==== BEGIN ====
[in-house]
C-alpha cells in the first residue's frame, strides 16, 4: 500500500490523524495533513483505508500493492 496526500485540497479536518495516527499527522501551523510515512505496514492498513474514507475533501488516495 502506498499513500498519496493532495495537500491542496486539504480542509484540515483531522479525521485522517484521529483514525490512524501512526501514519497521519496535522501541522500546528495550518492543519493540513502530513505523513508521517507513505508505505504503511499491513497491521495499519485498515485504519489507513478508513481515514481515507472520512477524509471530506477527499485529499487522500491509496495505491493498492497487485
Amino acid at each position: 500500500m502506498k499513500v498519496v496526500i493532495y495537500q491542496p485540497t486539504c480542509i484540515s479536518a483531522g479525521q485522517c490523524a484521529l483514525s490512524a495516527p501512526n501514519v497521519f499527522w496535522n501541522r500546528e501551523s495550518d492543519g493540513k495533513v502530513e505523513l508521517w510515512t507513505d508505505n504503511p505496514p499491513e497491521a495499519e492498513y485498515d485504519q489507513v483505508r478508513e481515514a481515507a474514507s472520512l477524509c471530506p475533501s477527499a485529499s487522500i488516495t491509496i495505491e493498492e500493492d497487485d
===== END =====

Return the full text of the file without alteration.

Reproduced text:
[in-house]
C-alpha cells in the first residue's frame, strides 16, 4: 500500500490523524495533513483505508500493492 496526500485540497479536518495516527499527522501551523510515512505496514492498513474514507475533501488516495 502506498499513500498519496493532495495537500491542496486539504480542509484540515483531522479525521485522517484521529483514525490512524501512526501514519497521519496535522501541522500546528495550518492543519493540513502530513505523513508521517507513505508505505504503511499491513497491521495499519485498515485504519489507513478508513481515514481515507472520512477524509471530506477527499485529499487522500491509496495505491493498492497487485
Amino acid at each position: 500500500m502506498k499513500v498519496v496526500i493532495y495537500q491542496p485540497t486539504c480542509i484540515s479536518a483531522g479525521q485522517c490523524a484521529l483514525s490512524a495516527p501512526n501514519v497521519f499527522w496535522n501541522r500546528e501551523s495550518d492543519g493540513k495533513v502530513e505523513l508521517w510515512t507513505d508505505n504503511p505496514p499491513e497491521a495499519e492498513y485498515d485504519q489507513v483505508r478508513e481515514a481515507a474514507s472520512l477524509c471530506p475533501s477527499a485529499s487522500i488516495t491509496i495505491e493498492e500493492d497487485d